15. Clusters of Galaxies in Infrared Domain

    NASA Astrophysics Data System (ADS)

    Wszołek, B.

    2008-12-01

    Far infrared emission (FIR) of the sky is generally thought to originate mainly in cold dust grains distributed in space. The FIR emission of galaxy clusters may be considered therefore as a tracer of the dust constituent of the intracluster medium. The presence of dust distributed in the intergalactic medium of galaxy clusters is of considerable interest for several studies. Based on IRAS and COBE/DIRBE sky surveys we found excess FIR emission from the sky area occupied by galaxy cluster ZW5897. Very good positional and extensional coincidence between infrared source and ZW5897 may suggest intracluster origin of the emission. We studied the distribution of stars and galaxies in the cluster area using Palomar Survey data to check whether these distributions are affected by local dust. We found that a foreground obscuring cloud, overlapping accidentally the distant cluster ZW5897, may be responsible for some part of the detected FIR emission.

  16. Peculiar Velocities of Galaxies in the Leo Spur

    NASA Astrophysics Data System (ADS)

    Karachentsev, Igor D.; Tully, R. Brent; Makarova, Lidia N.; Makarov, Dmitry I.; Rizzi, Luca

    2015-06-01

    The Hubble Space Telescope Advanced Camera for Surveys has been used to determine accurate distances for the spiral galaxy NGC 2683 and 12 other galaxies in a zone of the “local velocity anomaly” from luminosity measurements of the brightest red giant branch stars. These galaxies lie in the Leo Spur, the nearest filament beyond our Local Sheet. The new accurate distance measurements confirm that galaxies along the Leo Spur are more distant than expected from uniform cosmic expansion, and hence have large and peculiar velocities toward us. The motions are generally explained by a previously published model that posits that the Local Sheet is descending at 259 km s-1 toward the south supergalactic pole due to expansion of the Local Void and is being attracted toward the Virgo Cluster at 185 km s-1. With the standard ΛCDM cosmology, an empty void expands at 16 km s-1 Mpc-1, so a motion of 259 km s-1 requires the Local Void to be impressively large and empty. Small residuals from the published model can be attributed to an upward push toward the north supergalactic pole by the expansion of the Gemini-Leo Void below the Leo Spur. The Leo Spur is sparsely populated, but among its constituents there are two associations that contain only dwarf galaxies. Based on observations made with the NASA/ESO Hubble Space Telescope, obtained at the Space Telescope Science Institute operated by the Association of Universities for Research in Astronomy, Inc. under NASA contract NAS 526555. These observations are associated with the program SNAP 13442.

  17. Globular Clusters and Spur Clusters in NGC 4921, the Brightest Spiral Galaxy in the Coma Cluster

    NASA Astrophysics Data System (ADS)

    Lee, Myung Gyoon; Jang, In Sung

    2016-03-01

    We resolve a significant fraction of globular clusters (GCs) in NGC 4921, the brightest spiral galaxy in the Coma cluster. We also find a number of extended bright star clusters (star complexes) in the spur region of the arms. The latter are much brighter and bluer than those in the normal star-forming region, being as massive as 3 × 105 M⊙. The color distribution of the GCs in this galaxy is found to be bimodal. The turnover magnitudes of the luminosity functions of the blue (metal-poor) GCs (0.70 < (V - I) ≤ 1.05) in the halo are estimated V(max) = 27.11 ± 0.09 mag and I(max) = 26.21 ± 0.11 mag. We obtain similar values for NGC 4923, a companion S0 galaxy, and two Coma cD galaxies (NGC 4874 and NGC 4889). The mean value for the turnover magnitudes of these four galaxies is I(max) = 26.25 ± 0.03 mag. Adopting MI (max) = -8.56 ± 0.09 mag for the metal-poor GCs, we determine the mean distance to the four Coma galaxies to be 91 ± 4 Mpc. Combining this with the Coma radial velocity, we derive a value of the Hubble constant, H0 = 77.9 ± 3.6 km s-1 Mpc-1. We estimate the GC specific frequency of NGC 4921 to be SN = 1.29 ± 0.25, close to the values for early-type galaxies. This indicates that NGC 4921 is in the transition phase to S0s.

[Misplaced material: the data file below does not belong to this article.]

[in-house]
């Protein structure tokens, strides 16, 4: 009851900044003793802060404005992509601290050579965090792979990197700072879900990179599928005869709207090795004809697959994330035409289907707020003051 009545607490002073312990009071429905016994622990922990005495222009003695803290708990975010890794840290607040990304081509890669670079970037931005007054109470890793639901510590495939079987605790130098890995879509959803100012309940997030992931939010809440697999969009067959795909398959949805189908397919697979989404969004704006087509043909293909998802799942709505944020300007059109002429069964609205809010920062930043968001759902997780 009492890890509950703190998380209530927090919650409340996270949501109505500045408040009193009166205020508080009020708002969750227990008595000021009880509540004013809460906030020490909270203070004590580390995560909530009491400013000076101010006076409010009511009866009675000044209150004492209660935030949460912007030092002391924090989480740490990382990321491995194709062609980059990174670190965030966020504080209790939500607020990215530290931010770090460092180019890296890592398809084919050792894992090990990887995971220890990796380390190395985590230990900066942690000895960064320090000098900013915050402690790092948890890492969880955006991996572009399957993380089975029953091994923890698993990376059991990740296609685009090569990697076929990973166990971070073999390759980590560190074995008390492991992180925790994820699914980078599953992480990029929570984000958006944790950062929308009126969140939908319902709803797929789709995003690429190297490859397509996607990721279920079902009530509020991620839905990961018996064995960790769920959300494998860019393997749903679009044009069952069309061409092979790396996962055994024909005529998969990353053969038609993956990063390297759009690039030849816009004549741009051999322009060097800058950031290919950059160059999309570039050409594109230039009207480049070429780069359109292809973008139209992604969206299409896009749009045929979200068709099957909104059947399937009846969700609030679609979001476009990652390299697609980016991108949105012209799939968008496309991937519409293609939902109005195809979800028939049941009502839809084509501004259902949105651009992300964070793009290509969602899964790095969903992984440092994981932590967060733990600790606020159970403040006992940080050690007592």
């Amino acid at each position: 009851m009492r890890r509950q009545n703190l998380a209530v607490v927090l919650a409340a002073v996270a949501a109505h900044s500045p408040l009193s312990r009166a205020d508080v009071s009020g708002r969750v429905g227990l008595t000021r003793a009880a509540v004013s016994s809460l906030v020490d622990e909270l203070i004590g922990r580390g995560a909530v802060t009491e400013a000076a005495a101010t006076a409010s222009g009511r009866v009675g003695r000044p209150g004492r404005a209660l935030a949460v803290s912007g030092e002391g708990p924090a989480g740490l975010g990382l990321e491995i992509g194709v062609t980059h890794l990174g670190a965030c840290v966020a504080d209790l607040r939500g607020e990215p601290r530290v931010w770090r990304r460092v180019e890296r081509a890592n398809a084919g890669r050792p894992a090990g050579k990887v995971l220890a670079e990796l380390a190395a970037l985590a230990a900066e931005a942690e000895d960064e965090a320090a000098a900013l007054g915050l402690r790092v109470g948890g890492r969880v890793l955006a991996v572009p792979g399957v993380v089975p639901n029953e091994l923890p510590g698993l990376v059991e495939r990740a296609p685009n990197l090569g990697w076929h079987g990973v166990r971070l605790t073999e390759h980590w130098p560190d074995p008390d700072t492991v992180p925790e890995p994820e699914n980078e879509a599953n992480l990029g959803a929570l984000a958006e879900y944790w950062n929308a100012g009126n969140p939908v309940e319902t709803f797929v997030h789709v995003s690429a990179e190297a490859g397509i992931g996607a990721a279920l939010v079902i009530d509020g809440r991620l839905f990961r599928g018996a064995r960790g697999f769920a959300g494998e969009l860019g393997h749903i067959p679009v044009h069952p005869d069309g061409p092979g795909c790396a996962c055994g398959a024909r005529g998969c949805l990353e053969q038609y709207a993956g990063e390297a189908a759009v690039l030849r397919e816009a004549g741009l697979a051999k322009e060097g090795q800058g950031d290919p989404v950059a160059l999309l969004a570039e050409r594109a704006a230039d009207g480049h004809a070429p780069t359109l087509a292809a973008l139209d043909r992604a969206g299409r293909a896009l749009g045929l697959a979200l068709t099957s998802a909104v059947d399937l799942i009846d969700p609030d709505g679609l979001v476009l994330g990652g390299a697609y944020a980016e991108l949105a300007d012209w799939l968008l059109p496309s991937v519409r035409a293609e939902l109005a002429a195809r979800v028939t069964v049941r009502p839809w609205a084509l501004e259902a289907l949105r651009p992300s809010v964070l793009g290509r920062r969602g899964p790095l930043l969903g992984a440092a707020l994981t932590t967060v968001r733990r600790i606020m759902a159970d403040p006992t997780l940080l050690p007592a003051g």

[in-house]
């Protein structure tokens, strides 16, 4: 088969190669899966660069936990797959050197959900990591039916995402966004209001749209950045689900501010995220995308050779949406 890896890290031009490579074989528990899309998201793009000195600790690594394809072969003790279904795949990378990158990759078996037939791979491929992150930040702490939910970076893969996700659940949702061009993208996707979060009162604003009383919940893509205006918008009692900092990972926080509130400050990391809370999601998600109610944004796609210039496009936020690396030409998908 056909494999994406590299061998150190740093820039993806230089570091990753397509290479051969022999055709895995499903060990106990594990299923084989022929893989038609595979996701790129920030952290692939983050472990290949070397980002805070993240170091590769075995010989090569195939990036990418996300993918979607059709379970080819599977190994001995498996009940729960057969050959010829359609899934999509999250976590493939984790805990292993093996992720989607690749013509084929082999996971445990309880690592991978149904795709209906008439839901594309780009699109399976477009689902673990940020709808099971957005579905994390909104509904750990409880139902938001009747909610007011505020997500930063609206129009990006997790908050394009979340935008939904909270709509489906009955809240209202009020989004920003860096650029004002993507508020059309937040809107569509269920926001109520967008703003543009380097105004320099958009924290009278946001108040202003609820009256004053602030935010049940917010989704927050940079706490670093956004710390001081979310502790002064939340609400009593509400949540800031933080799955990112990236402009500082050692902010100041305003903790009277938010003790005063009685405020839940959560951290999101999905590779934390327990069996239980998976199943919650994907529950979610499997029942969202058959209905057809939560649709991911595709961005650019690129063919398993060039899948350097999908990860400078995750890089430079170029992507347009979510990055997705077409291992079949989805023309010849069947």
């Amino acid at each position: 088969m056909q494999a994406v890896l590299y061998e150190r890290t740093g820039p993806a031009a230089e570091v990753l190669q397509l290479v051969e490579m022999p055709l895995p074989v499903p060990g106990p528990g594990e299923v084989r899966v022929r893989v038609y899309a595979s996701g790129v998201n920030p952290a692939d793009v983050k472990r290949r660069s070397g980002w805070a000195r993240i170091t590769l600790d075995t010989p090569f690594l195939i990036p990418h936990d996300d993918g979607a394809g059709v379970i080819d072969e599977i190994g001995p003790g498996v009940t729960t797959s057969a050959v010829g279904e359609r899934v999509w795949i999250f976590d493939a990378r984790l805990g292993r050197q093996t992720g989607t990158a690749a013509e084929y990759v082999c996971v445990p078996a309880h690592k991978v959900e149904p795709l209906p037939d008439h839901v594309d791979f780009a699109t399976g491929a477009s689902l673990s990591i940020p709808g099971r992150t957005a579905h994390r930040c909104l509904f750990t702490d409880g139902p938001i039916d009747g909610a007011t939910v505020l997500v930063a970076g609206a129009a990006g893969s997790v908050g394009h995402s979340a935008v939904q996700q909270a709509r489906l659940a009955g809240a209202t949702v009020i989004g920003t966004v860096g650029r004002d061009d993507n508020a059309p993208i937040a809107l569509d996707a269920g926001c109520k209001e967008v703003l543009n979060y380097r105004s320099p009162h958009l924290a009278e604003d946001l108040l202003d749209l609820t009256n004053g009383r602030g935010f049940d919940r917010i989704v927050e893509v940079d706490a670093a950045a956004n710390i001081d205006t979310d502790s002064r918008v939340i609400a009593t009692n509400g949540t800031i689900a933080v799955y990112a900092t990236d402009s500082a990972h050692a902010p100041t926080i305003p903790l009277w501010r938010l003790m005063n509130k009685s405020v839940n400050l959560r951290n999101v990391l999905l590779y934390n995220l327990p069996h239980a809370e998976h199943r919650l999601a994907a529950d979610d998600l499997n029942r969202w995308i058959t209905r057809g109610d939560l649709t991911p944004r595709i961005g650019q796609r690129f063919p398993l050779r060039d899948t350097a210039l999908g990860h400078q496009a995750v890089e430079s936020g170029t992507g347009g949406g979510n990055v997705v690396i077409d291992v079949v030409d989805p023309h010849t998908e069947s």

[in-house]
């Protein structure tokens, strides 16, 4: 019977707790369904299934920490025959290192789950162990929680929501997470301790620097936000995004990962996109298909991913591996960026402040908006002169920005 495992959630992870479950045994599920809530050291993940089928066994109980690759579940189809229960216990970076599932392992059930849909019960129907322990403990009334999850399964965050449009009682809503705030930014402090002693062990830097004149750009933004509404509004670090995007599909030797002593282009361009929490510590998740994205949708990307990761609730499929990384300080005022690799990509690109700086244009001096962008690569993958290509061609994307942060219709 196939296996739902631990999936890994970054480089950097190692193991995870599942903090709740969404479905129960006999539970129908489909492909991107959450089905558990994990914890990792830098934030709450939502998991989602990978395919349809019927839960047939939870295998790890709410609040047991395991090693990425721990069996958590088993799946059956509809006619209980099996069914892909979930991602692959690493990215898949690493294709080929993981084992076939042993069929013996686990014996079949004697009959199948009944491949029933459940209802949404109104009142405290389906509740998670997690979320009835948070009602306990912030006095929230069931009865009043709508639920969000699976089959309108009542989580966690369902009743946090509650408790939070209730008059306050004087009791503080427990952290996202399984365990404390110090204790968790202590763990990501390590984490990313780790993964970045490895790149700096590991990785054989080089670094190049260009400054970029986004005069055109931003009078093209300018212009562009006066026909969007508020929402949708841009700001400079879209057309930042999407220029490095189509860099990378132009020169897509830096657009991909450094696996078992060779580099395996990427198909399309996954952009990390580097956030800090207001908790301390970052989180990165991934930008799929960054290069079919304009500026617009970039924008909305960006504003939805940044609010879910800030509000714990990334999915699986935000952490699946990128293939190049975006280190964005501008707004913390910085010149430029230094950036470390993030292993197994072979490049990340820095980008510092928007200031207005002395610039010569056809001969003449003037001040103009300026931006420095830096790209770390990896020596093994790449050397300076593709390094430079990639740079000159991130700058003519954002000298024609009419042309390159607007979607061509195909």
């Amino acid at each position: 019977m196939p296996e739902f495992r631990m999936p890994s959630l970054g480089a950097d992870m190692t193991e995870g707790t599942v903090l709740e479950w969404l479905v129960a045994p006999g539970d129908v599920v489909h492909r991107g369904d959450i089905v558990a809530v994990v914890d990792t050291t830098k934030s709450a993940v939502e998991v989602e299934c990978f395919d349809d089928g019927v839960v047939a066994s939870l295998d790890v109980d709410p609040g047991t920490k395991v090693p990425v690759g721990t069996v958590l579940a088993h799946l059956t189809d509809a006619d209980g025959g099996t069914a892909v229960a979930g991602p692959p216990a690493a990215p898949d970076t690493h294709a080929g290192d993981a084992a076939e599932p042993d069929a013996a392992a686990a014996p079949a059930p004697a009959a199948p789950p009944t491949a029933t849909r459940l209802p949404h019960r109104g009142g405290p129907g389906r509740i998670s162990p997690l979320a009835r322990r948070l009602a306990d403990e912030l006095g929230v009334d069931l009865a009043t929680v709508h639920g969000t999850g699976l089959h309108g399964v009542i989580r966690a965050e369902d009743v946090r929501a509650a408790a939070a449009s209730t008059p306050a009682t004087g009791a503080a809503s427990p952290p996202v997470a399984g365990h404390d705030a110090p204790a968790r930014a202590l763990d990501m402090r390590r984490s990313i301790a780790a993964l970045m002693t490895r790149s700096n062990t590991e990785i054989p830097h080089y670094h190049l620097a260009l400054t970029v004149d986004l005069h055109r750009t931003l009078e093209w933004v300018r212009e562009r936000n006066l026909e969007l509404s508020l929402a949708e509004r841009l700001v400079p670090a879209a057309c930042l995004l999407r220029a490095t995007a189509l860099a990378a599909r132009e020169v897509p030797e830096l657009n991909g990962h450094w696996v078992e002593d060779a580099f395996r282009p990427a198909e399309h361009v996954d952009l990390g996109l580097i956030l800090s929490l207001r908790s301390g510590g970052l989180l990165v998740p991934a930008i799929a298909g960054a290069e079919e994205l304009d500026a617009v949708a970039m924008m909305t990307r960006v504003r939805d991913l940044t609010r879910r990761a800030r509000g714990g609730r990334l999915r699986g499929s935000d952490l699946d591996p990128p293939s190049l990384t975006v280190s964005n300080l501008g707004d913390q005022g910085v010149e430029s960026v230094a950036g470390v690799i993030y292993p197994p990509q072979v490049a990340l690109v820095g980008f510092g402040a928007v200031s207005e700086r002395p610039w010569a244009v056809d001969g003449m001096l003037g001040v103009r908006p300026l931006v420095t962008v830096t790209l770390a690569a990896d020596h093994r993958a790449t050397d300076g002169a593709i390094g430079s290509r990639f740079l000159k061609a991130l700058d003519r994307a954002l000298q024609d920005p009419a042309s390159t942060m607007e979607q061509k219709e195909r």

18. On the clustering of faint red galaxies

    NASA Astrophysics Data System (ADS)

    Xu, Haojie; Zheng, Zheng; Guo, Hong; Zhu, Ju; Zehavi, Idit

    2016-08-01

    Faint red galaxies in the Sloan Digital Sky Survey show a puzzling clustering pattern in previous measurements. In the two-point correlation function (2PCF), they appear to be strongly clustered on small scales, indicating a tendency to reside in massive haloes as satellite galaxies. However, their weak clustering on large scales suggests that they are more likely to be found in low-mass haloes. The interpretation of the clustering pattern suffers from the large sample variance in the 2PCF measurements, given the small volume of the volume-limited sample of such faint galaxies. We present improved clustering measurements of faint galaxies by making a full use of a flux-limited sample to obtain volume-limited measurements with an increased effective volume. In the improved 2PCF measurements, the fractional uncertainties on large scales drop by more than 40 per cent, and the strong contrast between small-scale and large-scale clustering amplitudes seen in previous work is no longer prominent. From halo occupation distribution modelling of the measurements, we find that a considerable fraction of faint red galaxies to be satellites in massive haloes, a scenario supported by the strong covariance of small-scale 2PCF measurements and the relative spatial distribution of faint red galaxies and luminous galaxies. However, the satellite fraction is found to be degenerate with the slope of the distribution profile of satellites in inner haloes. We compare the modelling results with semi-analytic model predictions and discuss the implications.